Science Now story
More about human evolution at Becoming Human
Radiocarbon dating

Mar
20
2010

Vitamin D supplement study in children reduced catching flu almost in half

Vitamin D: Calcitriol is the active form of vitamin D found in the body.
Vitamin D: Calcitriol is the active form of vitamin D found in the body.Courtesy JaGa

Last week I blogged about why Vitamin D is needed for health.

This week I came across another study showing that Vitamin D is a flu fighter. The study has just been published online, ahead of print, in the American Journal of Clinical Nutrition.
In the study children were asked to swallow six pills a day (25% dropped out). Half of the children's pills were placebos (fake). The pill givers did not know which pills were fake (double blind).

Incidence of influenza A was 10.8 percent among the 167 kids who received vitamin D pills. That's in contrast to a flu rate of 18.6 percent among an equal number of children getting identical looking inert pills. Doctors monitoring the trial confirmed flu cases using a test to assay for the influenza-A germ.

Vitamin D group had fewer asthma attacks

The study also noted that two asthma attacks occurred during the trial among kids getting the vitamin, compared to 12 in the unsupplemented group. The study doesn’t say whether the same number of kids with a history of asthma were in each group so this result may not be valid.

Better protection after 3 months of Vitamin D

The researchers also stated that it may take almost three months “to reach a steady state of vitamin D concentrations by supplementation". I interpret this to mean that takes our bodies about 90 days to accumulate an effective Vitamin D concentration (less illness after 3 months of taking vitamin D than during initial 3 months).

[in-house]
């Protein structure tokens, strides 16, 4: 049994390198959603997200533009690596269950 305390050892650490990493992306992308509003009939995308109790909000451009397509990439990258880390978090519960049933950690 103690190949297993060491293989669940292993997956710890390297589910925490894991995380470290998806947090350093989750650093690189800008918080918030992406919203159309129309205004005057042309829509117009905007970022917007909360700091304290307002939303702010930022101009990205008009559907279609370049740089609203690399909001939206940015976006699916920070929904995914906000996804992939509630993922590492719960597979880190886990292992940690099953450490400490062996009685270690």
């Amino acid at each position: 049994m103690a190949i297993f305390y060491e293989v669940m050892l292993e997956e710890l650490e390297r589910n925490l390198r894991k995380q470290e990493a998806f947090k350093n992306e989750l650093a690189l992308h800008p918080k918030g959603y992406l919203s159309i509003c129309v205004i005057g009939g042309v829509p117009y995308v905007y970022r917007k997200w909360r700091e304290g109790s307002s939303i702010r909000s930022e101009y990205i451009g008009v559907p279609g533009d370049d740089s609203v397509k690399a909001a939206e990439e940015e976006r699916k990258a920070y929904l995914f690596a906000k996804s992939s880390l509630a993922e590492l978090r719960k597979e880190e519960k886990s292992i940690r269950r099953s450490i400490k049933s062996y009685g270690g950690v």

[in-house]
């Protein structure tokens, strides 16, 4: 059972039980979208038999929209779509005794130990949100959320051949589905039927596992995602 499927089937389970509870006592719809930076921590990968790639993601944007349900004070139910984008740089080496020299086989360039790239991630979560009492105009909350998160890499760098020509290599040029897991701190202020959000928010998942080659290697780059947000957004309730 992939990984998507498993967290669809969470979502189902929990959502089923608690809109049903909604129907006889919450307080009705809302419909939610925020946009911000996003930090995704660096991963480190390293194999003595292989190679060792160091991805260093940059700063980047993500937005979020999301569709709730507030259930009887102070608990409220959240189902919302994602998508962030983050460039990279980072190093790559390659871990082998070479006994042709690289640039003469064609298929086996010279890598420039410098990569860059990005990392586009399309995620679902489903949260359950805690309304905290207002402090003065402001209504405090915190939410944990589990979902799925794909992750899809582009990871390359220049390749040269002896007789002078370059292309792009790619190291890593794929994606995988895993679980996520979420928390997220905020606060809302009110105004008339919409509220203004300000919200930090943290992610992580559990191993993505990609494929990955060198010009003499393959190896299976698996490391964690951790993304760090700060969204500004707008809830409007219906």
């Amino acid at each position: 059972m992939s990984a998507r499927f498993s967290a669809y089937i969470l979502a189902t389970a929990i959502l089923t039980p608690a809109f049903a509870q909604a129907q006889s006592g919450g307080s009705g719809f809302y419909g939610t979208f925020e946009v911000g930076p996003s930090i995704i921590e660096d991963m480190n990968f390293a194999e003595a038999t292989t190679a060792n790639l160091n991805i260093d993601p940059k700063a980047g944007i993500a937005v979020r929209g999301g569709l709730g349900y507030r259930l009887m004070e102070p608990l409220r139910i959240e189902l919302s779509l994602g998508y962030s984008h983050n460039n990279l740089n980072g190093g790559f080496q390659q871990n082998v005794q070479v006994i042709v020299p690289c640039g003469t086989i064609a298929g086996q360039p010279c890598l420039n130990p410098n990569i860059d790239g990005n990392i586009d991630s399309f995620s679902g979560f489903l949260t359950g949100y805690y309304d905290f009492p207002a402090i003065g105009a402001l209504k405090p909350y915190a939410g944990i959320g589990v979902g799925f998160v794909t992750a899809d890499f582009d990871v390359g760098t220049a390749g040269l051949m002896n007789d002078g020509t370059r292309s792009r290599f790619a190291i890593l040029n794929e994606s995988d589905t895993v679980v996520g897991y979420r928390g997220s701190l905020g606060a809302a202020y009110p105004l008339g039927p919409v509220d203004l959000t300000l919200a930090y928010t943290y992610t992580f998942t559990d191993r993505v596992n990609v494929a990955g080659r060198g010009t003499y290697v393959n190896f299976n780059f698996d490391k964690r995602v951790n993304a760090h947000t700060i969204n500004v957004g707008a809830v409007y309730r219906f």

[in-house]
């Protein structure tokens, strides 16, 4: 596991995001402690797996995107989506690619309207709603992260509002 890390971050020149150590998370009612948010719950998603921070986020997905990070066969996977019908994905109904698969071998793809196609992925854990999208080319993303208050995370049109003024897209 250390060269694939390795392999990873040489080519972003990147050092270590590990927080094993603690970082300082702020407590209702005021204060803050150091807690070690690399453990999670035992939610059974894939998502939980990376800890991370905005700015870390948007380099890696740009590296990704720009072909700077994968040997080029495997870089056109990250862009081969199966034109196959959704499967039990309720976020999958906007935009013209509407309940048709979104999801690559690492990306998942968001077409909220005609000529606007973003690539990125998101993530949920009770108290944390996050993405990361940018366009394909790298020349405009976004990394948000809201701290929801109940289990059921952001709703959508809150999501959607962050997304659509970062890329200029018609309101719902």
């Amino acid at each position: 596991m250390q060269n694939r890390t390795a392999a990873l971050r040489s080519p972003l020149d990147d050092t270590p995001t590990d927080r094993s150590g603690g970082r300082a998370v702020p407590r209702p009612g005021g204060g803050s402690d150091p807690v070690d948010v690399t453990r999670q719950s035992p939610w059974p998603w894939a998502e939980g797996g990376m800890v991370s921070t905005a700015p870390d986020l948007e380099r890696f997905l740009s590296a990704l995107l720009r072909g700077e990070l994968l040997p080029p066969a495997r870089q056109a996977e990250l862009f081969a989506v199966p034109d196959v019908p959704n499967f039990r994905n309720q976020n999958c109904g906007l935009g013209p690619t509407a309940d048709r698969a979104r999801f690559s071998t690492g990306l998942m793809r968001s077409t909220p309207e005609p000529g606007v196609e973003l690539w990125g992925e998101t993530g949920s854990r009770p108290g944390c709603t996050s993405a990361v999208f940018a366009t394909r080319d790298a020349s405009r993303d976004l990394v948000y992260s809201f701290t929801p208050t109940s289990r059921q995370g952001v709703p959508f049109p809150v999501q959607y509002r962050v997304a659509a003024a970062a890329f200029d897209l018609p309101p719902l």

Mar
16
2010

Old school way of thinking: This idea of man as the be-all, end-all of evolution- the unchanging, final edit of nature- is exactly what the Smithsonian's new exhibition hall is trying to negate.
Old school way of thinking: This idea of man as the be-all, end-all of evolution- the unchanging, final edit of nature- is exactly what the Smithsonian's new exhibition hall is trying to negate.Courtesy wikimedia
The Smithsonian Institute will open a new exhibition hall tomorrow (March 17, 2010), the David H. Koch Hall of Human Origins (this opening coincides with the institute’s 100-year anniversary). The 15,000-square-foot hall will focus on what it means to be human, examining how our defining characteristics emerged over time. One cool thing about the new exhibition (in addition to…everything) is the highlight (in the form of bronze statues) of a-typical hominid species. There’s a statue of Homo heidelbergensis, Paranthropus boisei, and even Homo floresiensis (the “hobbit” species). Now, I know what you’re thinking, “What?! Where’s the Australopithecus africanus?!!” Well, it’s not in this exhibition (at least not in the form of a shiny effigy). The reason for this is to emphasize that our ancestry is not a straight line (as A. africanus might imply because it is a possible direct ancestor of Homo sapiens). Instead, our lineage is much less tidy; there’s species overlap, some species die off… the diagrams are messy. The David H. Koch Hall of Human Origins is trying to get at the fact that we Homo sapiens are just another iteration in our branch-laden tree, not the pinnacle of evolutionary development. I think that’s a great point to remind people of.